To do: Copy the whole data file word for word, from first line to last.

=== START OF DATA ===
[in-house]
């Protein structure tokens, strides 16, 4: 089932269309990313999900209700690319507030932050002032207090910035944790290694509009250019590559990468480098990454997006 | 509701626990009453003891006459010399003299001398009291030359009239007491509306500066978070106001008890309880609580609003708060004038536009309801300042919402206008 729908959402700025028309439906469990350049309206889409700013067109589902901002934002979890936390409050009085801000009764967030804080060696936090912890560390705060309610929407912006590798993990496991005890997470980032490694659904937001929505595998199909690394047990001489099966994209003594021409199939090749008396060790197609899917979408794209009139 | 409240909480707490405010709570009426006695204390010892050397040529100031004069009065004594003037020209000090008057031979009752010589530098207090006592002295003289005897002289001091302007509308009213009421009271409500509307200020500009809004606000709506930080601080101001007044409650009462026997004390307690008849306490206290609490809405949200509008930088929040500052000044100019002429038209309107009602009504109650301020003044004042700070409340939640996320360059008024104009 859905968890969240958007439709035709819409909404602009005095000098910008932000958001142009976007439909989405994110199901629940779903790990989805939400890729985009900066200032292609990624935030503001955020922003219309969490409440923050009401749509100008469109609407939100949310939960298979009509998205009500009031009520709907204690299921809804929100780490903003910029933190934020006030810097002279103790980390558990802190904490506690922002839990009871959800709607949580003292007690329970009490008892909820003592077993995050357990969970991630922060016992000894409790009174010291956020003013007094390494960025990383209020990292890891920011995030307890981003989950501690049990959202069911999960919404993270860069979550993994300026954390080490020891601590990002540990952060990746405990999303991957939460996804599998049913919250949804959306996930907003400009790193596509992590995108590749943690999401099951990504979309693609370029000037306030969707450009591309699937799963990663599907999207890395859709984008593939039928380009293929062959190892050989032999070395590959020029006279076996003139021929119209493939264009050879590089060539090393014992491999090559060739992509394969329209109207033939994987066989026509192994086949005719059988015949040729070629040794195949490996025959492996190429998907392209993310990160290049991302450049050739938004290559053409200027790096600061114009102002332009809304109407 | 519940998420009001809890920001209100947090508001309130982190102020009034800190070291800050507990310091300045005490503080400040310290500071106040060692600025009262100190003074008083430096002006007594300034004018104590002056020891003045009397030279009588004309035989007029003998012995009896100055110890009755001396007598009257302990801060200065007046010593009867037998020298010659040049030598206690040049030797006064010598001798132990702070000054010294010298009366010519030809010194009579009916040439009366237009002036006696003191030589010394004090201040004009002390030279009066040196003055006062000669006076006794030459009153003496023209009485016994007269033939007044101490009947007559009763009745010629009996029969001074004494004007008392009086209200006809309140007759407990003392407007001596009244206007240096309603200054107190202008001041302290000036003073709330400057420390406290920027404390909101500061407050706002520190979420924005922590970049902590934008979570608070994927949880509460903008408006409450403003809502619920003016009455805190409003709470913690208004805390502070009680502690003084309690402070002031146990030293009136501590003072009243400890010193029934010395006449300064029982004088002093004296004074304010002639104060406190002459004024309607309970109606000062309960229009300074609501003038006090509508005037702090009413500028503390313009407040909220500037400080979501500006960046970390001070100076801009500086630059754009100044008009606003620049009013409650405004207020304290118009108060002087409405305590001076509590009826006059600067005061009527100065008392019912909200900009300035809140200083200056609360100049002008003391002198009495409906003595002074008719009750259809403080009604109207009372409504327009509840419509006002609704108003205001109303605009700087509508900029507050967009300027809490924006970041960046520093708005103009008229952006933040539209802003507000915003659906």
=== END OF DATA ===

[in-house]
């Protein structure tokens, strides 16, 4: 089932269309990313999900209700690319507030932050002032207090910035944790290694509009250019590559990468480098990454997006 | 509701626990009453003891006459010399003299001398009291030359009239007491509306500066978070106001008890309880609580609003708060004038536009309801300042919402206008 729908959402700025028309439906469990350049309206889409700013067109589902901002934002979890936390409050009085801000009764967030804080060696936090912890560390705060309610929407912006590798993990496991005890997470980032490694659904937001929505595998199909690394047990001489099966994209003594021409199939090749008396060790197609899917979408794209009139 | 409240909480707490405010709570009426006695204390010892050397040529100031004069009065004594003037020209000090008057031979009752010589530098207090006592002295003289005897002289001091302007509308009213009421009271409500509307200020500009809004606000709506930080601080101001007044409650009462026997004390307690008849306490206290609490809405949200509008930088929040500052000044100019002429038209309107009602009504109650301020003044004042700070409340939640996320360059008024104009 859905968890969240958007439709035709819409909404602009005095000098910008932000958001142009976007439909989405994110199901629940779903790990989805939400890729985009900066200032292609990624935030503001955020922003219309969490409440923050009401749509100008469109609407939100949310939960298979009509998205009500009031009520709907204690299921809804929100780490903003910029933190934020006030810097002279103790980390558990802190904490506690922002839990009871959800709607949580003292007690329970009490008892909820003592077993995050357990969970991630922060016992000894409790009174010291956020003013007094390494960025990383209020990292890891920011995030307890981003989950501690049990959202069911999960919404993270860069979550993994300026954390080490020891601590990002540990952060990746405990999303991957939460996804599998049913919250949804959306996930907003400009790193596509992590995108590749943690999401099951990504979309693609370029000037306030969707450009591309699937799963990663599907999207890395859709984008593939039928380009293929062959190892050989032999070395590959020029006279076996003139021929119209493939264009050879590089060539090393014992491999090559060739992509394969329209109207033939994987066989026509192994086949005719059988015949040729070629040794195949490996025959492996190429998907392209993310990160290049991302450049050739938004290559053409200027790096600061114009102002332009809304109407 | 519940998420009001809890920001209100947090508001309130982190102020009034800190070291800050507990310091300045005490503080400040310290500071106040060692600025009262100190003074008083430096002006007594300034004018104590002056020891003045009397030279009588004309035989007029003998012995009896100055110890009755001396007598009257302990801060200065007046010593009867037998020298010659040049030598206690040049030797006064010598001798132990702070000054010294010298009366010519030809010194009579009916040439009366237009002036006696003191030589010394004090201040004009002390030279009066040196003055006062000669006076006794030459009153003496023209009485016994007269033939007044101490009947007559009763009745010629009996029969001074004494004007008392009086209200006809309140007759407990003392407007001596009244206007240096309603200054107190202008001041302290000036003073709330400057420390406290920027404390909101500061407050706002520190979420924005922590970049902590934008979570608070994927949880509460903008408006409450403003809502619920003016009455805190409003709470913690208004805390502070009680502690003084309690402070002031146990030293009136501590003072009243400890010193029934010395006449300064029982004088002093004296004074304010002639104060406190002459004024309607309970109606000062309960229009300074609501003038006090509508005037702090009413500028503390313009407040909220500037400080979501500006960046970390001070100076801009500086630059754009100044008009606003620049009013409650405004207020304290118009108060002087409405305590001076509590009826006059600067005061009527100065008392019912909200900009300035809140200083200056609360100049002008003391002198009495409906003595002074008719009750259809403080009604109207009372409504327009509840419509006002609704108003205001109303605009700087509508900029507050967009300027809490924006970041960046520093708005103009008229952006933040539209802003507000915003659906």